Following this line of legal principle, it may be the case that Ayatollah Khamenei’s statements on the matter already qualify as binding international legal obligations on Iran, given his position as head of state, and the nature of these statements as statements understood to be binding on the government of Iran. Perhaps it’s the fact of the theocratic nature of Iran’s government, and the inevitable mixing of religion and politics in the person and role of the Supreme Leader of Iran, that have allowed such doubts as there are about the legally binding nature of Khamenei’s edict, to subsist in opinion outside Iran. It may also be the case that these statements, which perhaps could be viewed as essentially addressed internally to the Iranian people, and not externally to the international community, may on the basis of this fact not be clearly understood by the outside world to bind the Iranian government in its relations with other states.
So, to remedy these problems of perception, if Khamenei were to issue a formal oral or written statement, saying what he has already said, and clarifying for the outside world that his edict is in fact legally binding on the government of Iran, and is intended to bind the government of Iran in its international relations, then that should satisfy any remaining doubtful legal criteria and fit his statement clearly under the Nuclear Test Cases binding unilateral statement principle. The statement could be officially transmitted to the Secretary General of the U.N. just for the record, though this shouldn’t be formally necessary.
The other way of course to make such an obligation binding in international law would be through treaty, but in this case I don’t even know who the other potential treaty party(ies) would be. The IAEA? The P5+1? All doubtful. I think the unilateral proclamation route would be by far the most practical route, and should be effective.
Sorry for the radio silence lately. First the new year, then the BCS national championship game (ROLL TIDE!), and then I’ve been in the third level of exam grading hell for the last several days. But I’ve got several posts coming in the next few days. In the meantime, here’s a bloomberg article on Parchin that quotes Bob Kelley and me:
Bob is really great, and I recommend all of his media interviews and writings. His most recent analysis of the Parchin issue is here. I find him to be objective and to consistently offer some of the most insightful, reasonable, and authoritative technical commentary on nuclear weapons inspection matters and the IAEA. His credibility of course comes from his long career both with the US DOE, and as a member of the IAEA Action Team in Iraq. So he was a real-deal IAEA weapons inspector, unlike some others who are sometimes mis-identified under that title.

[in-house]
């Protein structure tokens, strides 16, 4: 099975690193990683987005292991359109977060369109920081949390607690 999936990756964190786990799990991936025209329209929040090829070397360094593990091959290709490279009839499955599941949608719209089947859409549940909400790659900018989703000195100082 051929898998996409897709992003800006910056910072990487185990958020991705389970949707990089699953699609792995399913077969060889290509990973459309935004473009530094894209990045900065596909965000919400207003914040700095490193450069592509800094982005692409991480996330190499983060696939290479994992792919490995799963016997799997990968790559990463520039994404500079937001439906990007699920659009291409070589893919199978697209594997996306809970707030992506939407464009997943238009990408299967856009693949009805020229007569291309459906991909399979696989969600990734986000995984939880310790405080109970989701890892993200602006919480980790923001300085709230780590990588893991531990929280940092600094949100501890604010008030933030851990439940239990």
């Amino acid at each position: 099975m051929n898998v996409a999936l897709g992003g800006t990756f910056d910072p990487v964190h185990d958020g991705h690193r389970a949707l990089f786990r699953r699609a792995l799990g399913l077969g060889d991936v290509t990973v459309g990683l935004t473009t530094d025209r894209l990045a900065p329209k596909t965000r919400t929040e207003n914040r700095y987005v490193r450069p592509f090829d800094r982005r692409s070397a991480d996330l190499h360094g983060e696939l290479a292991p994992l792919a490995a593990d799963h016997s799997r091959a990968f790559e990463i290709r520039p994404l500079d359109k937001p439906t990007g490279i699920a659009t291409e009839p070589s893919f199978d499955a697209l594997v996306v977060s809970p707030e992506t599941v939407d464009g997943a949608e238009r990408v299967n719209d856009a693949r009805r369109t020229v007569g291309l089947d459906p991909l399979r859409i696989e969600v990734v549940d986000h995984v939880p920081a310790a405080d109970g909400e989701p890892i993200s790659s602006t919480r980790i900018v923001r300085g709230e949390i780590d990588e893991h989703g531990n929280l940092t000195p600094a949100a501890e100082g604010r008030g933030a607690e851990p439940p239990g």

[UPDATE: There have been alot of very interesting comments posted on this piece by Dapo. I would recommend them to readers.]
My friend Dapo Akande, who is University Lecturer in Public International Law at Oxford University, has kindly provided some commentary on my recent ESIL Reflections regarding NPT Article X(1). You can find his comments over at EJIL: Talk! here. He raises an interesting question concerning how the UN Security Council could address a hypothetical withdrawal by Iran (or any other state party) from the NPT and the CSA. As he says:
[Dan’s] second point, relating to the Security Council, might well be correct in its own terms but does not considerwhether the UN SC could impose the same terms on Iran as the NPT and the Safeguards agreement. The council would not need to order Iran to rejoin those treaties, it could just say that Iran has the same obligations as is contained in those treaties. Now, would that be unlawful or ultra vires? When Lebanon was unable to sign the treaty which was to create the Special Tribunal for Lebanon, the SC simply adoped a resolution containing the same text, thus imposing the same treaty terms on Lebanon but this time as an SC resolution, rather than as a treaty obligation. This was upheld by the Special Tribunal for Lebanon. Could the SC not do the same for Iran?
This is a very interesting and useful question to ask. To me, these questions all fit under the general heading of what are the limits of UNSC authority. There’s been a great deal of writing on that topic, by many international law scholars including myself. I typically find myself in the camp of wanting to establish real and fairly tight limitations on what the UNSC can do in terms of imposing new legal obligations on states that are of a lasting character – the kind of obligations that really should be the subject of treatymaking in my view. But the contours of this principle are of course grey, as for example illustrated by the case of Iraq in 1991 and the disarmament obligations imposed on it by the UNSC in Resolution 687. These new obligations were in response to a clear threat to international peace and security (the Iraqi invasion of Kuwait). In my 2009 book I spent two chapters on these questions. One chapter on the general question of the limits of the authority of the UNSC, and in particular applying this analysis to Resolution 1540. And then a second chapter basically arguing that the jurisdiction of the International Court of Justice to incidentally review the legality of UNSC decisions should be better understood and more actively utilized. That would be the best way to bring some clarity to this grey legal question in my view.